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The Promise of Big Data

Can aggregating and analyzing information transform businesses?

Microsoft Dynamics’ Christian Pedersen and Two Harbors’ Tom Siering

Aetna’s Michael Palmer, CEG’s Wayne Cooper, American Tower’s James Taiclet

Honeywell’s David Cote and Microsoft Dynamics’ Christian Pedersen

Yale University School of Management’s Jeffrey Sonnenfeld and Ethan Allen’s Farooq Kathwari


There is no question that Big Data promises big reward for companies that successfully harness its power. Opportunities abound for sales and revenue growth, price optimization, recruitment, customer service improvement, productivity spikes—across every department and function in the business.

“There is evidence that points to growth rates being about 20 percent higher in companies that apply Big Data strategies, compared with companies that don’t,” Microsoft Dynamics General Manager Christian Pedersen told attendees gathered for a Big Data roundtable discussion held at the New York Stock Exchange in partnership with Microsoft Dynamics.

Yet the precise path to realizing those opportunities is not as clear, attendees agreed. CEOs of companies large and small continue to struggle to get their arms around both the concept and the practical application of Big Data. Even those who have invested in technology and systems for aggregating data are not sure which initiatives will yield the most fruit. Others are stymied by organizational siloes that don’t allow for the easy sharing of data across the enterprise.

But some early adopters provide solid examples of how to harness data for strategic business objectives. Pedersen cited Nike’s use of sensors in its shoes, which allows runners to measure their pace and workout distances. “It gives the consumer a really good experience, but that’s not why Nike did it. Nike executed the concept because they want to have more information about their consumers,” he said. The sensors collect data about how the shoes are utilized, what kinds of surfaces they’re being run on, how often they’re being worn, and they transmit that information back to Nike. “Once the consumers have used their shoes long enough, they can proactively reach out and sell them new shoes.”

Data analyzed strategically can help companies better anticipate the value of future investments. Aetna, for example, is helping corporate customers better forecast health issues among its employee base, explained Michael Palmer, head of Aetna Innovation Labs. One-third of the U.S. population is afflicted with metabolic syndrome, a condition characterized by factors such as large waist circumference, high blood sugar and elevated blood pressure, among others. Employees with metabolic syndrome are approximately 1.6 times as costly as those without it. “So instead of costing your employer $4,000 a year, you cost them $6,000. That’s a big deal,” Palmer noted. “If you as the employer can get people out of metabolic syndrome, in theory, you can cut your healthcare costs.” By looking at the growth rate within a specific corpoate population and then drilling down to the individual level, Aetna is able to help its large customers predict which wellness programs will give them the biggest return on investment.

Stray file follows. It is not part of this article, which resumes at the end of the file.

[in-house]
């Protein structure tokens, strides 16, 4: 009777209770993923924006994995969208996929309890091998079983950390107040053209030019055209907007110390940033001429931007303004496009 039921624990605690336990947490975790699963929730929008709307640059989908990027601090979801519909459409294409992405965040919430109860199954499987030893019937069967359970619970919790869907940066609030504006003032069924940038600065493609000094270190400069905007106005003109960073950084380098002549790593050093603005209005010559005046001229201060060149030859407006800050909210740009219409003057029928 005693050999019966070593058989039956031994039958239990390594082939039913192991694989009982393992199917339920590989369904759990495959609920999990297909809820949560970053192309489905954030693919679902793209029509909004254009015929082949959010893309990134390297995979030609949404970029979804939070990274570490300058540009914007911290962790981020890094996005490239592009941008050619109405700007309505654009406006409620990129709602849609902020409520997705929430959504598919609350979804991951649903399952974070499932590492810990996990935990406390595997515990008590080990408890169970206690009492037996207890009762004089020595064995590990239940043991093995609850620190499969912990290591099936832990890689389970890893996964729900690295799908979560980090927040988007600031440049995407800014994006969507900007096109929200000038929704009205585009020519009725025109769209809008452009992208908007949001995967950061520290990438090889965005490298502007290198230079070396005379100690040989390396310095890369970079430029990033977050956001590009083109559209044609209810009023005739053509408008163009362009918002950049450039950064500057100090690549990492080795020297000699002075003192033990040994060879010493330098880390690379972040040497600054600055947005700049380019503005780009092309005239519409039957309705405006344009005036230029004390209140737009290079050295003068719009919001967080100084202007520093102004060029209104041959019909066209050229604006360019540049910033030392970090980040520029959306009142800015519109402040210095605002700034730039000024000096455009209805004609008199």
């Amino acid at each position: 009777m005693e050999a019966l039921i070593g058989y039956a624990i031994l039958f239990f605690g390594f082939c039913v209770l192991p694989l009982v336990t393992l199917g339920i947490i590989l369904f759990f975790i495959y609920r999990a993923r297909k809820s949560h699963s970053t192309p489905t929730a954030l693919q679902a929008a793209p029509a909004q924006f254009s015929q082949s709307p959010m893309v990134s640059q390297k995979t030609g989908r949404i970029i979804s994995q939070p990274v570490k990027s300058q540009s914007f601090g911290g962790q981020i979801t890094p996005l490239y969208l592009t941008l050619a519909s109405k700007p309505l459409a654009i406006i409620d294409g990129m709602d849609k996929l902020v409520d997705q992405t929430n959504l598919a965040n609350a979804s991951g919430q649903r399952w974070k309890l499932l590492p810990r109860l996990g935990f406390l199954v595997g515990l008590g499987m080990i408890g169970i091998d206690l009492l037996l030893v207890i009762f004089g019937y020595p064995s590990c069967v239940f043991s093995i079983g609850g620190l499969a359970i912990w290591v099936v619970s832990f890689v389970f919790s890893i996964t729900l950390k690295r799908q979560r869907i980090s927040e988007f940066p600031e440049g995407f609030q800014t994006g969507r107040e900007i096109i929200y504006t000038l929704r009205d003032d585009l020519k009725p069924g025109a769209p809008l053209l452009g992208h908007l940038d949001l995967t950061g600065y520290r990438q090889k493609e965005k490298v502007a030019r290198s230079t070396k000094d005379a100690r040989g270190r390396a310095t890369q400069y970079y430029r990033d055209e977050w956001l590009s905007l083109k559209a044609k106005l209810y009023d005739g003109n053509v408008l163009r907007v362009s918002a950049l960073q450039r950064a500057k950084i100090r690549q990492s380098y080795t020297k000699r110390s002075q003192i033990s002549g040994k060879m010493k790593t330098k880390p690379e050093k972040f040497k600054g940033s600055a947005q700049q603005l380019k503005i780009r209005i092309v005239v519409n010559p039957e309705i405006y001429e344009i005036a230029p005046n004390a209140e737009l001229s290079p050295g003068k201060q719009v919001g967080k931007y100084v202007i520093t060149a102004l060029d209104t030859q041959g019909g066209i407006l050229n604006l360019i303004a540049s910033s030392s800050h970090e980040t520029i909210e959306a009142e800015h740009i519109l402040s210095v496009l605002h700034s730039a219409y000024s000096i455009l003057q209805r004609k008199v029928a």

Avoiding the Data Deluge

For those just starting out, it’s easy to become overwhelmed by the sheer volume of data, pointed out Farooq Kathwari, CEO of Ethan Allen Interiors. The furniture company collects data about customers from multiple sources, including 2,000 interior designers, who interact with consumers daily and 1,000 truck drivers who deliver the product to consumers’ homes. “We are lucky in the sense that we are a vertically integrated company, so we get information from manufacturing, from retail, from our interior designers, from distribution,” he said. “But the challenge is what do you do with it? How do you prioritize it? If you don’t do that, Big Data can be a burden rather than a benefit.” Kathwari’s strategy is to simplify as much as possible. “It’s about relative importance. God gave us five fingers, so I always say, ‘Give me five priorities,’” whether it’s data, whether it’s product, whatever.”